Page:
Northern Ireland announces cautious five-step plan for Covid lockdown easing

Rory Carroll
·2-min read
<span>Photograph: Liam McBurney/PA</span>
Photograph: Liam McBurney/PA

Northern Ireland’s deputy first minister, Michelle O’Neill, has announced a cautious five-step plan to ease the region’s Covid-19 lockdown.

She told the Stormont assembly on Tuesday that the plan has no hard dates and will be led by data, notably the reproductive rate of the virus.

The power-sharing executive signed off on the strategy earlier on Tuesday after days of intensive talks between party leaders and health officials.

The 28-page plan, titled Moving Forward: The Executive’s Pathway out of Restrictions, is a “careful, cautious and hopeful approach”, O’Neill told the chamber. “Our aim is to find a safe, secure and sustainable way forward for our citizens and businesses.”

Related: Northern Ireland’s five steps out of Covid lockdown: key points

The plan envisages a five-stage process moving from lockdown to relaxation of restrictions for nine different sectors. There will be regular reviews in the middle of March, April, May and June but no set timetable for progressing to each stage, said O’Neill.

“These should not be viewed as dates on which we will move to lift certain restrictions; rather, they are appropriate dates … to examine all relevant indicators. We do not want to set potentially unachievable dates which will only disappoint.”

Scotland’s plan, unveiled last month, also eschewed a timetable, unlike England’s, which included dates.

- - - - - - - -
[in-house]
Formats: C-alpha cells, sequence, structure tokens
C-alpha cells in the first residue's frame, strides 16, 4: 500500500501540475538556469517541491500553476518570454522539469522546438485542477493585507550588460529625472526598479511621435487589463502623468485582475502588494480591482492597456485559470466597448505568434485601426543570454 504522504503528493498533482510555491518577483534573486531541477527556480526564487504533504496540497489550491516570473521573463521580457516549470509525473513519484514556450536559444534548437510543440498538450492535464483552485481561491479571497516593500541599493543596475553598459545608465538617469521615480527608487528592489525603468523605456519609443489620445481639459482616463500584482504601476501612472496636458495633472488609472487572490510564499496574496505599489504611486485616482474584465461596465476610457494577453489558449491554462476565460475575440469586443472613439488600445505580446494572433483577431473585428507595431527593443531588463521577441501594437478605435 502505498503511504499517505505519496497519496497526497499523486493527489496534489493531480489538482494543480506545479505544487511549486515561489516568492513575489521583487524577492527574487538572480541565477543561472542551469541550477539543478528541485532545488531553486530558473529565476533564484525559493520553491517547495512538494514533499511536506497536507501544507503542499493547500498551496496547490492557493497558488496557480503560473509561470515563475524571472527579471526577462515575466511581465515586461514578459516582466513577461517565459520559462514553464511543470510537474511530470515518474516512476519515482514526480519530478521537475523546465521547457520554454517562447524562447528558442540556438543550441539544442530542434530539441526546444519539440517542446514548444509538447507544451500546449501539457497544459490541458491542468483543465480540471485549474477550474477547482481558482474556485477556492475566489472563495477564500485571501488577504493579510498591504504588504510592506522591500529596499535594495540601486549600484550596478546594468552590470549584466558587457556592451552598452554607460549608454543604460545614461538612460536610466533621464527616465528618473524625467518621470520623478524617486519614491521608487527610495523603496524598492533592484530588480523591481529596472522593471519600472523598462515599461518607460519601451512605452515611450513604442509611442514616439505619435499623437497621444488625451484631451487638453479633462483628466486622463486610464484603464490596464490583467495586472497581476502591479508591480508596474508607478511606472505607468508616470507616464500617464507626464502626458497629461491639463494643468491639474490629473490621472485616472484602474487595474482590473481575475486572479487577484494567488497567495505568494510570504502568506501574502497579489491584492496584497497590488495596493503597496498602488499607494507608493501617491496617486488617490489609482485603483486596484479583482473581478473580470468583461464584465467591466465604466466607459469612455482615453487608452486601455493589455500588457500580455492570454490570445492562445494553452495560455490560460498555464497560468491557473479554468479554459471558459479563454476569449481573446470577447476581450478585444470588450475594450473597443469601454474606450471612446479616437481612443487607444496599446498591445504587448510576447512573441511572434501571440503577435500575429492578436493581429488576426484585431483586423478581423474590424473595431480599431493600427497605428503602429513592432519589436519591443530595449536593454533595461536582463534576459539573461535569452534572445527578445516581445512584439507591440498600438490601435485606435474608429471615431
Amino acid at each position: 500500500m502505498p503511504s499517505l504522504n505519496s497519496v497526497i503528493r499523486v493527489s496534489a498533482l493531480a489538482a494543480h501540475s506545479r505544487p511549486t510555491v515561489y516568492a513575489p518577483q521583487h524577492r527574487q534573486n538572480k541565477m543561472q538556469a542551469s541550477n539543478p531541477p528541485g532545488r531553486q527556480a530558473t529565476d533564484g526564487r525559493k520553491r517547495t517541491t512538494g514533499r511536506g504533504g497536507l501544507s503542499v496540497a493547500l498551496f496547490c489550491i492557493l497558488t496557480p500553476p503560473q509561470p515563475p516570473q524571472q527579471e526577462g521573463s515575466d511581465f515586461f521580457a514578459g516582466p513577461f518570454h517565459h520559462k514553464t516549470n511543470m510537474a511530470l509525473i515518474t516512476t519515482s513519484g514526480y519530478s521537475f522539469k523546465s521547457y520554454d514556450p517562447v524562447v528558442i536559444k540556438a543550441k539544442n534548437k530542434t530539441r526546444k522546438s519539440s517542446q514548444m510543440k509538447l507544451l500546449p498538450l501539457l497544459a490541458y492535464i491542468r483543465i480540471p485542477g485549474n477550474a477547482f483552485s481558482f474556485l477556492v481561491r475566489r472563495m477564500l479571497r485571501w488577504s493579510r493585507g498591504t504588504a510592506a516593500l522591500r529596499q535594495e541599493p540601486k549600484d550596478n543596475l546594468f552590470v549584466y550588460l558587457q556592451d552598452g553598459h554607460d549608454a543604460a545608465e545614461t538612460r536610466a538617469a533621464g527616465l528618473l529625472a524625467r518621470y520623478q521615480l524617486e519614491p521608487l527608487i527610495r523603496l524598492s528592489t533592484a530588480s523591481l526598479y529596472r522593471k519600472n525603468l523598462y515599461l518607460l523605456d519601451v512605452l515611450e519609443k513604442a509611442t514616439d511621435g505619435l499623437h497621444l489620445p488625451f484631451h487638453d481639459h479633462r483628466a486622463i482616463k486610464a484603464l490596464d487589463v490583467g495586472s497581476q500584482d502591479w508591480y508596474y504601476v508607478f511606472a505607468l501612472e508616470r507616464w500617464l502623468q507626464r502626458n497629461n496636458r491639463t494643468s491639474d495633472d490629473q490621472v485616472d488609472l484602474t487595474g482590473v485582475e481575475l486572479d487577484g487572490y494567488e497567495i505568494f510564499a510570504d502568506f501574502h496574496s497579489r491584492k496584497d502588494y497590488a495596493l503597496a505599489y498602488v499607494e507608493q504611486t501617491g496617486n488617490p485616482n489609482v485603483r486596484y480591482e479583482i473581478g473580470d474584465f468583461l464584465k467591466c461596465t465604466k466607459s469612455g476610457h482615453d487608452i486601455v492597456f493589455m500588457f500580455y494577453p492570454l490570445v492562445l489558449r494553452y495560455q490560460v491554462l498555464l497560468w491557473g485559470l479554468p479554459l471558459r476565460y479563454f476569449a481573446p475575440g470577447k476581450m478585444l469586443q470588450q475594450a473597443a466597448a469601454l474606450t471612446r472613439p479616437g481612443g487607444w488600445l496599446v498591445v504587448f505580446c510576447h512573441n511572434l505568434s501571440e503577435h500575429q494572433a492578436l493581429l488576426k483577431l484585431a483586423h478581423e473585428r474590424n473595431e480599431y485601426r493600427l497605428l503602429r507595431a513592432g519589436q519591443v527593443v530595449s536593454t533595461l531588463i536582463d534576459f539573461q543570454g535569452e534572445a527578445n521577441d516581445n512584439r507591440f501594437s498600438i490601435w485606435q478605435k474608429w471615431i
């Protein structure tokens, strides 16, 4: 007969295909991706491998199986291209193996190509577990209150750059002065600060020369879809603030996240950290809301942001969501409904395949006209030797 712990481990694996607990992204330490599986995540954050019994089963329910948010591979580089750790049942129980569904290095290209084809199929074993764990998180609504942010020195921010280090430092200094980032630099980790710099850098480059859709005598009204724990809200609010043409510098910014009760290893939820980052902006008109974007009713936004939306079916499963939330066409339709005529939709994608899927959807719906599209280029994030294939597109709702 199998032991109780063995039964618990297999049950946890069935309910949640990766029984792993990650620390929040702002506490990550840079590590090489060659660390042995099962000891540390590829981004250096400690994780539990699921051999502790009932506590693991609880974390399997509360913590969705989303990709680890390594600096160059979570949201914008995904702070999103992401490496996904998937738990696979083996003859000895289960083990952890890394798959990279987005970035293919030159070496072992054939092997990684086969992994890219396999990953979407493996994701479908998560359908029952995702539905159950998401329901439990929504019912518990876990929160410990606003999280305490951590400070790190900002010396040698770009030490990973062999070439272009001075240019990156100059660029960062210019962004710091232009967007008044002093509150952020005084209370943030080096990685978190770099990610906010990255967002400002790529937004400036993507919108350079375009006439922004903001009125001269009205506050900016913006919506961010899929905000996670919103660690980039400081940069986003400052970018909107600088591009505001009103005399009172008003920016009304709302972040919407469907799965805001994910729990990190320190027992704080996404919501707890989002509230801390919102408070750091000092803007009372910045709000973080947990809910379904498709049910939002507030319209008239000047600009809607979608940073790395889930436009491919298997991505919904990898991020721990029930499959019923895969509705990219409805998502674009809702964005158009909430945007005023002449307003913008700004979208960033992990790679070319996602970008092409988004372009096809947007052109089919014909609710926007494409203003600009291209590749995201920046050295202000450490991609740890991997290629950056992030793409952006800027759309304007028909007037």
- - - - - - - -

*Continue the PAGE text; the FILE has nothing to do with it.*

O’Neill, who is Sinn Féin’s Northern Ireland leader, said the plan would protect the health service. “We must do everything we can to try to make this one the last lockdown.”

Each week government departments will pool and analyse information, she said. “After each step we take, we will pause and reflect, look at the data and the impacts, engage with key sectors and enable them to reopen only if it is the right thing to do.”

The first step in the plan represents the current lockdown, with ensuing steps permitting progressive relaxations in household mixing and the economy.

The plan is a compromise between the Democratic Unionist party (DUP), which has chafed at lockdowns, and Sinn Féin, Alliance, the SDLP and the Ulster Unionist party.

The DUP last week sought to accelerate the reopening of schools in line with England’s plan for all pupils to return on 8 March, prompting a veiled rebuke from Northern Ireland’s chief medical officer, Michael McBride.

“There is a significant risk at this point in time if we move back … too quickly or too rapidly that we will see a resurgence in cases that could result in a further wave of infection which could be even greater than the numbers we saw back in January,” he said.